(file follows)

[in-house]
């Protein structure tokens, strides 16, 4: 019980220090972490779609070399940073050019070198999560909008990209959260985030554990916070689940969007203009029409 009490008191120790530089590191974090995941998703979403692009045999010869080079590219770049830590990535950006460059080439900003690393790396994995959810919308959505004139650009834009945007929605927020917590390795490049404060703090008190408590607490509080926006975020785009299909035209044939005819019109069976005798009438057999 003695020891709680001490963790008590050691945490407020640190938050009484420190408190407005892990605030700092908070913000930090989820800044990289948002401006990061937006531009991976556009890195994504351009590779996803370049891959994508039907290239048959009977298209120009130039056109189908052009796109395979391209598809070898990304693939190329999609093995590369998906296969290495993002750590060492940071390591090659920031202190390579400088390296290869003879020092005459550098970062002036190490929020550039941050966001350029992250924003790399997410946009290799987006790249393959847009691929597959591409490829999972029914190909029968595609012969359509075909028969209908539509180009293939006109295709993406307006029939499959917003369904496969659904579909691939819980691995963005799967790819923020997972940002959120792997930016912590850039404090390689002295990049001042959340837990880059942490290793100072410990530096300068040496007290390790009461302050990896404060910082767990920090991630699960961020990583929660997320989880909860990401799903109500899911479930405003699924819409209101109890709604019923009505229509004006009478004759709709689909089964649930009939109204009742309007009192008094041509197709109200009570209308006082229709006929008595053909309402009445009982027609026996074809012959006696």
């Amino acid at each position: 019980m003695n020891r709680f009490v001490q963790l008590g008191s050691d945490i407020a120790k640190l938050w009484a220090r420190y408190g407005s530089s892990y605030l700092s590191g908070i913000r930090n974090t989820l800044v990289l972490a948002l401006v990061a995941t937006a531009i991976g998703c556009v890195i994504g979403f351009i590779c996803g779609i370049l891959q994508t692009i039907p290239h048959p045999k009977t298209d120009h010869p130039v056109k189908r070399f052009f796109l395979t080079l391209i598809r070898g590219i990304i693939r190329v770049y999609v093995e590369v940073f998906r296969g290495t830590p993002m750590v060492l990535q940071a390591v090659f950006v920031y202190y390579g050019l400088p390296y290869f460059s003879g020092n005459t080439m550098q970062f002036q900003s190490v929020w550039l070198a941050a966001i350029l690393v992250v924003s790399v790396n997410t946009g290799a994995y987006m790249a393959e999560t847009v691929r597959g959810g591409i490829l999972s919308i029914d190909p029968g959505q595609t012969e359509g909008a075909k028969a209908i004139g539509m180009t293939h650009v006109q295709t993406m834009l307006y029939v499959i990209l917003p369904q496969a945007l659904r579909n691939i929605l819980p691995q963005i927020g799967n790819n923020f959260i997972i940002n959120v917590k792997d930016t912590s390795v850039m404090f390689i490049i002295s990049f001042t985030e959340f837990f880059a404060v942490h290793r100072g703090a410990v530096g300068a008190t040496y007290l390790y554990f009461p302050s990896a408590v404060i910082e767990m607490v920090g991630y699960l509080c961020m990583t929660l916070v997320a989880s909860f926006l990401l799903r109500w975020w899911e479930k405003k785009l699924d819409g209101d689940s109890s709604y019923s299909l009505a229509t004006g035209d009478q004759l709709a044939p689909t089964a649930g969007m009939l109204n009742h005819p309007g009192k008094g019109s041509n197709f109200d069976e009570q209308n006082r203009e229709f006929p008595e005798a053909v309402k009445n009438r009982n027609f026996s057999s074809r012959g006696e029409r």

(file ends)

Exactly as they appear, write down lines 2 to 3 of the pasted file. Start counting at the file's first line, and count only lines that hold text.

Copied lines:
């Protein structure tokens, strides 16, 4: 019980220090972490779609070399940073050019070198999560909008990209959260985030554990916070689940969007203009029409 009490008191120790530089590191974090995941998703979403692009045999010869080079590219770049830590990535950006460059080439900003690393790396994995959810919308959505004139650009834009945007929605927020917590390795490049404060703090008190408590607490509080926006975020785009299909035209044939005819019109069976005798009438057999 003695020891709680001490963790008590050691945490407020640190938050009484420190408190407005892990605030700092908070913000930090989820800044990289948002401006990061937006531009991976556009890195994504351009590779996803370049891959994508039907290239048959009977298209120009130039056109189908052009796109395979391209598809070898990304693939190329999609093995590369998906296969290495993002750590060492940071390591090659920031202190390579400088390296290869003879020092005459550098970062002036190490929020550039941050966001350029992250924003790399997410946009290799987006790249393959847009691929597959591409490829999972029914190909029968595609012969359509075909028969209908539509180009293939006109295709993406307006029939499959917003369904496969659904579909691939819980691995963005799967790819923020997972940002959120792997930016912590850039404090390689002295990049001042959340837990880059942490290793100072410990530096300068040496007290390790009461302050990896404060910082767990920090991630699960961020990583929660997320989880909860990401799903109500899911479930405003699924819409209101109890709604019923009505229509004006009478004759709709689909089964649930009939109204009742309007009192008094041509197709109200009570209308006082229709006929008595053909309402009445009982027609026996074809012959006696």
């Amino acid at each position: 019980m003695n020891r709680f009490v001490q963790l008590g008191s050691d945490i407020a120790k640190l938050w009484a220090r420190y408190g407005s530089s892990y605030l700092s590191g908070i913000r930090n974090t989820l800044v990289l972490a948002l401006v990061a995941t937006a531009i991976g998703c556009v890195i994504g979403f351009i590779c996803g779609i370049l891959q994508t692009i039907p290239h048959p045999k009977t298209d120009h010869p130039v056109k189908r070399f052009f796109l395979t080079l391209i598809r070898g590219i990304i693939r190329v770049y999609v093995e590369v940073f998906r296969g290495t830590p993002m750590v060492l990535q940071a390591v090659f950006v920031y202190y390579g050019l400088p390296y290869f460059s003879g020092n005459t080439m550098q970062f002036q900003s190490v929020w550039l070198a941050a966001i350029l690393v992250v924003s790399v790396n997410t946009g290799a994995y987006m790249a393959e999560t847009v691929r597959g959810g591409i490829l999972s919308i029914d190909p029968g959505q595609t012969e359509g909008a075909k028969a209908i004139g539509m180009t293939h650009v006109q295709t993406m834009l307006y029939v499959i990209l917003p369904q496969a945007l659904r579909n691939i929605l819980p691995q963005i927020g799967n790819n923020f959260i997972i940002n959120v917590k792997d930016t912590s390795v850039m404090f390689i490049i002295s990049f001042t985030e959340f837990f880059a404060v942490h290793r100072g703090a410990v530096g300068a008190t040496y007290l390790y554990f009461p302050s990896a408590v404060i910082e767990m607490v920090g991630y699960l509080c961020m990583t929660l916070v997320a989880s909860f926006l990401l799903r109500w975020w899911e479930k405003k785009l699924d819409g209101d689940s109890s709604y019923s299909l009505a229509t004006g035209d009478q004759l709709a044939p689909t089964a649930g969007m009939l109204n009742h005819p309007g009192k008094g019109s041509n197709f109200d069976e009570q209308n006082r203009e229709f006929p008595e005798a053909v309402k009445n009438r009982n027609f026996s057999s074809r012959g006696e029409r």